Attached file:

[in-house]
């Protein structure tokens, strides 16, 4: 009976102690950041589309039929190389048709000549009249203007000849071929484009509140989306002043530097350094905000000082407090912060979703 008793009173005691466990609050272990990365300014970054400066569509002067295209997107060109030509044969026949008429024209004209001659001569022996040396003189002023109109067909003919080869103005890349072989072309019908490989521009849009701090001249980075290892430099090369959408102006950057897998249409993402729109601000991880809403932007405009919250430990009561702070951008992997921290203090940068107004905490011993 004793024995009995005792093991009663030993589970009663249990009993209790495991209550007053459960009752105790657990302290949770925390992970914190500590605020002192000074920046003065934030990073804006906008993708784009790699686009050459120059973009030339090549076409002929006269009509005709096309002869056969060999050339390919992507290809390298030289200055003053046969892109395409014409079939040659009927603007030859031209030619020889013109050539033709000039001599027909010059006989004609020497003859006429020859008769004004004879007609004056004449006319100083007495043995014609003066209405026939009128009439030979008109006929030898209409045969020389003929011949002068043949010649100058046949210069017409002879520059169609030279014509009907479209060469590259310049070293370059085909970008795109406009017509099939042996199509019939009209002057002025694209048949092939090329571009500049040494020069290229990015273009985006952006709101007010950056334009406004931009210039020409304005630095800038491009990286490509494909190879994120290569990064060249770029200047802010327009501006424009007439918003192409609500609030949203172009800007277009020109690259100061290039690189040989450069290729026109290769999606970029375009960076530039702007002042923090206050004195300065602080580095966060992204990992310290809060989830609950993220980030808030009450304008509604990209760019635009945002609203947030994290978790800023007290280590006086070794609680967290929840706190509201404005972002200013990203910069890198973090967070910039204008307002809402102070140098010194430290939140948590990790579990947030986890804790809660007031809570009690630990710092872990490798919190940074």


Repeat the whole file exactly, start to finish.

[in-house]
């Protein structure tokens, strides 16, 4: 009976102690950041589309039929190389048709000549009249203007000849071929484009509140989306002043530097350094905000000082407090912060979703 008793009173005691466990609050272990990365300014970054400066569509002067295209997107060109030509044969026949008429024209004209001659001569022996040396003189002023109109067909003919080869103005890349072989072309019908490989521009849009701090001249980075290892430099090369959408102006950057897998249409993402729109601000991880809403932007405009919250430990009561702070951008992997921290203090940068107004905490011993 004793024995009995005792093991009663030993589970009663249990009993209790495991209550007053459960009752105790657990302290949770925390992970914190500590605020002192000074920046003065934030990073804006906008993708784009790699686009050459120059973009030339090549076409002929006269009509005709096309002869056969060999050339390919992507290809390298030289200055003053046969892109395409014409079939040659009927603007030859031209030619020889013109050539033709000039001599027909010059006989004609020497003859006429020859008769004004004879007609004056004449006319100083007495043995014609003066209405026939009128009439030979008109006929030898209409045969020389003929011949002068043949010649100058046949210069017409002879520059169609030279014509009907479209060469590259310049070293370059085909970008795109406009017509099939042996199509019939009209002057002025694209048949092939090329571009500049040494020069290229990015273009985006952006709101007010950056334009406004931009210039020409304005630095800038491009990286490509494909190879994120290569990064060249770029200047802010327009501006424009007439918003192409609500609030949203172009800007277009020109690259100061290039690189040989450069290729026109290769999606970029375009960076530039702007002042923090206050004195300065602080580095966060992204990992310290809060989830609950993220980030808030009450304008509604990209760019635009945002609203947030994290978790800023007290280590006086070794609680967290929840706190509201404005972002200013990203910069890198973090967070910039204008307002809402102070140098010194430290939140948590990790579990947030986890804790809660007031809570009690630990710092872990490798919190940074």